NEW YORK -- A lack of detail in a U.S. plan to cleanse banks of toxic assets has left big money managers and private firms, including leveraged buyout funds and hedge funds, still skeptical about getting involved.
U.S. Treasury Secretary Timothy Geithner on Tuesday called for a new program that combines public and private capital to be used in a fund that will buy troubled assets of up to $1 trillion, aimed at unfreezing credit markets.
The joint public- and private-sector fund is one of the main components of the government's effort, which will total as much as $2 trillion, including a revamped Fed plan to back asset-backed securities, to revive new lending and address banks' toxic assets.
Investors were given no further details, deepening the uncertainty that the new Obama administration can deliver a plan to rescue banking system.
"Today's announcement is basically, 'we have a plan to have a plan,' said James Ellman, president of Seacliff Capital, a hedge fund firm, in San Francisco.
"We don't know how the private-public partnership will work. But it does look like for the 'bad bank' the losses will mostly be suffered by taxpayers, and gains will mainly be by plutocrats."
Money managers and private firms continue to be concerned that the new plan might be a rerun of the Bush administration's management of the first $350 billion that Congress authorized last year for the so-called Troubled Assets Relief Program, or TARP. While credit markets are showing some signs of life, the overall impact has been little to the overall banking system.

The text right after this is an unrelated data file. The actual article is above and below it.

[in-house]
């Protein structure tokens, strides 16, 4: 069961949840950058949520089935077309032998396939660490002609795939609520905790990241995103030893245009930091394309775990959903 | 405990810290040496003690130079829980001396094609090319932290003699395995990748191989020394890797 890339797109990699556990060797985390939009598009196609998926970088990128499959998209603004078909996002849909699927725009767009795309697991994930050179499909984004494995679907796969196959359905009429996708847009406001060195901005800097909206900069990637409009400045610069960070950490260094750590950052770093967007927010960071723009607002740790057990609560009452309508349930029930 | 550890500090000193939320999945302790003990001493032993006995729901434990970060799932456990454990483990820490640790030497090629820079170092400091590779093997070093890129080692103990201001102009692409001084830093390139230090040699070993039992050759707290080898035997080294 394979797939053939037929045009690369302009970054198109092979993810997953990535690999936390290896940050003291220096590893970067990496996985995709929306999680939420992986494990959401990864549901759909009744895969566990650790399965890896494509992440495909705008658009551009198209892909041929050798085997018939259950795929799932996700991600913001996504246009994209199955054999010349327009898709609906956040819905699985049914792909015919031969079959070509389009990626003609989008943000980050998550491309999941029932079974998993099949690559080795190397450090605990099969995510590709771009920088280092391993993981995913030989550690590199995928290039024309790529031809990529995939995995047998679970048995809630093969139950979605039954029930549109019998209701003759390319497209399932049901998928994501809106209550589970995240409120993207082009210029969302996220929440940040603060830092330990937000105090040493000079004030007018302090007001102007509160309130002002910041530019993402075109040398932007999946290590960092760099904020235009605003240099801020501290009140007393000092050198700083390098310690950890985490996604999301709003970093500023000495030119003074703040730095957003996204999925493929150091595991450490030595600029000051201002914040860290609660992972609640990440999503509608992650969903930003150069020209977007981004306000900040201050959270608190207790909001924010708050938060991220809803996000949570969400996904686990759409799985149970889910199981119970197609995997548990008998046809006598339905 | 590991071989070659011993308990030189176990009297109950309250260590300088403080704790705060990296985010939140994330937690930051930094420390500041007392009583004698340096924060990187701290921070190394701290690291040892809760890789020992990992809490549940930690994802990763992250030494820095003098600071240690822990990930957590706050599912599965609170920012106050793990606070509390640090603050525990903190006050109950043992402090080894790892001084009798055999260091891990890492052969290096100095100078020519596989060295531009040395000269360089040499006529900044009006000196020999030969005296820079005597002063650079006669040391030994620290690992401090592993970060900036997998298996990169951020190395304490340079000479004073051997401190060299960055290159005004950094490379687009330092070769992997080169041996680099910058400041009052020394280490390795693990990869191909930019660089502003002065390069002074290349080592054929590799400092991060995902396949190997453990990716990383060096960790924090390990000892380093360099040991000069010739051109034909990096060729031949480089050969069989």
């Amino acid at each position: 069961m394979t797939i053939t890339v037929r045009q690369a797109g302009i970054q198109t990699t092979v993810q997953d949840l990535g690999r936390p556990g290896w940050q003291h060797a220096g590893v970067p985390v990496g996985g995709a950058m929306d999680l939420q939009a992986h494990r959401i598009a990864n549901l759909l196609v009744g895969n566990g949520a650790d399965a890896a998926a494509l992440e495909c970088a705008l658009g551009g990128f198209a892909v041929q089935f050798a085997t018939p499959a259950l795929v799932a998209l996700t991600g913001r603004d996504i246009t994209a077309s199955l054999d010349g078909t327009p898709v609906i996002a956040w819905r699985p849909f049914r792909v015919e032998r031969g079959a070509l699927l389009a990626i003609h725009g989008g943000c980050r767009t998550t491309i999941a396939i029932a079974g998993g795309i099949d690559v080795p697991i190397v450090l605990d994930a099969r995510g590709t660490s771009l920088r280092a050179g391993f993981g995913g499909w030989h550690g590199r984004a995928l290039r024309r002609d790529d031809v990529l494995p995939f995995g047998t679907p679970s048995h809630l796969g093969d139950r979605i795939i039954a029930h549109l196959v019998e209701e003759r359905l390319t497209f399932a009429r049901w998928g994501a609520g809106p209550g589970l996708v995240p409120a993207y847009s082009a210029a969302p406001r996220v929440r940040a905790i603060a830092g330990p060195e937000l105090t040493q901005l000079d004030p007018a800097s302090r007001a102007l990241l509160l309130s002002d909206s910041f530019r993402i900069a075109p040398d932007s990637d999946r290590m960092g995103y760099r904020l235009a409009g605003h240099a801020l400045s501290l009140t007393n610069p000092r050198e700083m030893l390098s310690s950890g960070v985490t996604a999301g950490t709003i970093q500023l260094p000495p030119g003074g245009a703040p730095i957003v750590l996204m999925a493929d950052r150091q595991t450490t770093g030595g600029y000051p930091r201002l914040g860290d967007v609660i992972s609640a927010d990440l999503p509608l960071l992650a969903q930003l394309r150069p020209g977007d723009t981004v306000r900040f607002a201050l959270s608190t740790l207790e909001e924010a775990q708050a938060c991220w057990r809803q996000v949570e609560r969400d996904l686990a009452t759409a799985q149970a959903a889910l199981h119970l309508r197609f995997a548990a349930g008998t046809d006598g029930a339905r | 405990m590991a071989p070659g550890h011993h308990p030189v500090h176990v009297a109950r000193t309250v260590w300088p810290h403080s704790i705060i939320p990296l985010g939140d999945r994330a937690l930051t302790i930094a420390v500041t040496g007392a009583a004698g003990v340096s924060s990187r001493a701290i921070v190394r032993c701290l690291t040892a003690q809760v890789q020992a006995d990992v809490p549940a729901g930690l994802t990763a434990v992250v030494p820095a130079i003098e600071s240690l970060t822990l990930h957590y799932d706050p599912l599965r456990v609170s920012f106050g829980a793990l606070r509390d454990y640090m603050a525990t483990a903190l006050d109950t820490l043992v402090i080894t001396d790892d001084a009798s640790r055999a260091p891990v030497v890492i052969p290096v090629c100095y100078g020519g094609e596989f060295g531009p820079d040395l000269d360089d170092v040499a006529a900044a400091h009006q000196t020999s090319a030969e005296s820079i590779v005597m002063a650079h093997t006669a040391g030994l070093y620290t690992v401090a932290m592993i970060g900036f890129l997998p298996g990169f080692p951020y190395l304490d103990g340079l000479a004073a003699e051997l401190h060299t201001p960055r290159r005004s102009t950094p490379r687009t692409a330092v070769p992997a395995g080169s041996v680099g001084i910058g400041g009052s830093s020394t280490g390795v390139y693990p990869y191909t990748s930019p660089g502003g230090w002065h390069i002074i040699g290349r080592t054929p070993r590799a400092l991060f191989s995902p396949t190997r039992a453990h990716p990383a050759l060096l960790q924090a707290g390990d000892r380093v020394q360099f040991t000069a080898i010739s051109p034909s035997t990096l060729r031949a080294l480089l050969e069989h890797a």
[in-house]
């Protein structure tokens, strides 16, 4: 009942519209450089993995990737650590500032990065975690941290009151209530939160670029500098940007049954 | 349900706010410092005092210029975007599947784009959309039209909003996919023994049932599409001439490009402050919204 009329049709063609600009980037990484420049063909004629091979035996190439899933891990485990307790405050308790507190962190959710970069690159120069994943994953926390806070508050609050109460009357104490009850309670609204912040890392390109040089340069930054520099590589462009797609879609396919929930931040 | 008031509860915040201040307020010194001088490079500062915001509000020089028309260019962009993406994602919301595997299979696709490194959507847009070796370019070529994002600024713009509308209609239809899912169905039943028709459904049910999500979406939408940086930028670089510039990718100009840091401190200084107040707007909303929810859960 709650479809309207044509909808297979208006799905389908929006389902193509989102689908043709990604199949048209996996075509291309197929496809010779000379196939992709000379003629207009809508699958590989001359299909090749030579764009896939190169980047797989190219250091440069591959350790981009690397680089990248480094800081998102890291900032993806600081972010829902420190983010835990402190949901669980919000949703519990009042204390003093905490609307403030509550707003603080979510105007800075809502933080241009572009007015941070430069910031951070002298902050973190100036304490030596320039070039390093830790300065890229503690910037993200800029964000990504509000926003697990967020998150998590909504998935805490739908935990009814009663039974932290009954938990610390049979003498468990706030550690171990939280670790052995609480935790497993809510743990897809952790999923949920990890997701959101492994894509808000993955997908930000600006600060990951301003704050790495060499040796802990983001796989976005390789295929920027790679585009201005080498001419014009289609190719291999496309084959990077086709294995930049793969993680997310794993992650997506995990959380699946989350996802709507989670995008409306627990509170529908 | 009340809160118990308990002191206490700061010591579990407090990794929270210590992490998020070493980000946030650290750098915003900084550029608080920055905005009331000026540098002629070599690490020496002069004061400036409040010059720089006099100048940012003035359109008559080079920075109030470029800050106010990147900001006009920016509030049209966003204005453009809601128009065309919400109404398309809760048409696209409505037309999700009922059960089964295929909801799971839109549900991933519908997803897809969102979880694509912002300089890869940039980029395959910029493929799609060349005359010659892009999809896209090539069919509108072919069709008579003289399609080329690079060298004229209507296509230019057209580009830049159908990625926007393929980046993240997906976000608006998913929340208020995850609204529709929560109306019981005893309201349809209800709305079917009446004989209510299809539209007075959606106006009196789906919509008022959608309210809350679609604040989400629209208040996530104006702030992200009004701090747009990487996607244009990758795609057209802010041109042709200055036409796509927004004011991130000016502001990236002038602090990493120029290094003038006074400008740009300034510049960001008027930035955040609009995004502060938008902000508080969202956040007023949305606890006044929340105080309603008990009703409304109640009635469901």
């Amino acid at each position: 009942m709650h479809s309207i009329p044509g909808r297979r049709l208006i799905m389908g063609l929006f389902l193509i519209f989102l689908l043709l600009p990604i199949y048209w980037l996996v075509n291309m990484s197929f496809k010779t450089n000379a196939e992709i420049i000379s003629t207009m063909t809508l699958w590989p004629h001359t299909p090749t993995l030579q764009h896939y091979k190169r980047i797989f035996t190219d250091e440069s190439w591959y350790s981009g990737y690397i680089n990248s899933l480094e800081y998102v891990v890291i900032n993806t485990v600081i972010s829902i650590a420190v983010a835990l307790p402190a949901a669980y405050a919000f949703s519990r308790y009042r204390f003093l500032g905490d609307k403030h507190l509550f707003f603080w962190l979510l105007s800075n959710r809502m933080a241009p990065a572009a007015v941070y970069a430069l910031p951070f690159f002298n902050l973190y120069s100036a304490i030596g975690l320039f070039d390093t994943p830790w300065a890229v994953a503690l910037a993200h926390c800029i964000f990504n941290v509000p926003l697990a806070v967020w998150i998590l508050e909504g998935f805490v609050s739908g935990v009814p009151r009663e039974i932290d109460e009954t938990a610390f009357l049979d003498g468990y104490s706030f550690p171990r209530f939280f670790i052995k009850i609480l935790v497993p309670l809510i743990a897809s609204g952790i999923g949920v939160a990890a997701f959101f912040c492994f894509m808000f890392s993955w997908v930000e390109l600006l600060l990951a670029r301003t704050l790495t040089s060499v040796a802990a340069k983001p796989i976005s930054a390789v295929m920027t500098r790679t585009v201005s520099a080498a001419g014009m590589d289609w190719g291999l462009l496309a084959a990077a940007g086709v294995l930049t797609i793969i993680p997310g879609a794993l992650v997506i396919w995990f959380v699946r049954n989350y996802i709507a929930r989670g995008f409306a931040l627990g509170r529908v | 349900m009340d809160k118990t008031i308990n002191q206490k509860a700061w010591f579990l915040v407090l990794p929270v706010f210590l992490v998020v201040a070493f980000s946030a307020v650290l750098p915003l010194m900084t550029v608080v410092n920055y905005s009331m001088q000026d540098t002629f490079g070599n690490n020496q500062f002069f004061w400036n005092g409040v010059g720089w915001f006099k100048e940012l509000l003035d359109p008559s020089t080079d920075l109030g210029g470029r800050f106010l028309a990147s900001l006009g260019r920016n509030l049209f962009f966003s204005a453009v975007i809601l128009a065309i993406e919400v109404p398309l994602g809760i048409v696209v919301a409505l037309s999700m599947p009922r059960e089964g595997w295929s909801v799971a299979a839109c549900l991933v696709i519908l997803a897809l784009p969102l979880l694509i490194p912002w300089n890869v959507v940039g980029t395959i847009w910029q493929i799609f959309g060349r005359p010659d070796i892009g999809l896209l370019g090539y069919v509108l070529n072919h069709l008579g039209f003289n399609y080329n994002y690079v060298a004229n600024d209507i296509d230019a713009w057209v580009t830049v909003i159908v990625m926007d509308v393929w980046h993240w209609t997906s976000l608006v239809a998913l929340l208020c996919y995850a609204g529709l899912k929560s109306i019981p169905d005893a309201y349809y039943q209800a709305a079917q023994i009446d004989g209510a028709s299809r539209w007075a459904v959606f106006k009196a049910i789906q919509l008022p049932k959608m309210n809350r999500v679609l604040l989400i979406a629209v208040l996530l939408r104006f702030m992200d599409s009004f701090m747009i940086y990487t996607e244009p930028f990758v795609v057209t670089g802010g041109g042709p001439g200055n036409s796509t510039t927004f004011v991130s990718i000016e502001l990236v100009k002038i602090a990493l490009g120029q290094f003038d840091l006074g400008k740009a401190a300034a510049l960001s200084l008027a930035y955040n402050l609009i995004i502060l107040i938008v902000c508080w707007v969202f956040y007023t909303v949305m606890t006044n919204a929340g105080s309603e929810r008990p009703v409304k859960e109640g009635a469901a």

Geithner renamed the second $350 billion of TARP as the Financial Stability Plan.
Some critical elements remain unclear, including exactly how the government would entice investors to participate in the private bank and how the assets would be priced.
There is also the issue of what guarantees, if any, investors would get against potential losses.
The Treasury may also have to give more guidance on accounting issues including methods on how to value illiquid securities for the plan to work.
"They need to make sure that they get the accounting straight," said Chip MacDonald, a mergers partner at law firm Jones Day. "The plan outlines a plausible approach. It has good goals. And the ideas are right. Now they have to figure out how to execute it," MacDonald said.
DEVIL'S IN THE DETAILS
The proposal to set up a public-private investment fund will involve the partnership with the Federal Deposit Insurance Corp, a bank watchdog, and the Federal Reserve, the U.S. central bank.
"I do not think there is any way to say what the 'bad bank' part of the plan will look like," Tad Rivelle, founding partner and chief investment officer at Metropolitan West Asset Management LLC, said about the public- and private fund to mop up troubled assets.
"The efficacy of the plan will probably lie largely in the quality of its execution: how much money gets put to work, how fast, and in what ways," added Rivelle, who helps oversee $24 billion at MetWest. "The market may have been disappointed that there wasn't more detail."
That could be an understatement as the Dow Jones industrial average was down nearly 400 points on the day -- posting the worst one-day percentage drop since December 1.
Eventually, there may well be private capital participation but not before more specific terms are decided.
"We have certainly seen a lot of interest on the part of asset managers and asset purchasers to be able to look at and perhaps acquire assets in some kind of arrangement with the government," Patrick Doyle, head of financial services practice of law firm Arnold & Porter, said.
"This is a signal that they want to do something in a joint arrangement basis. It's provocative and it's got really interesting concepts in it. We have to wait and see how the detail gets fleshed out."
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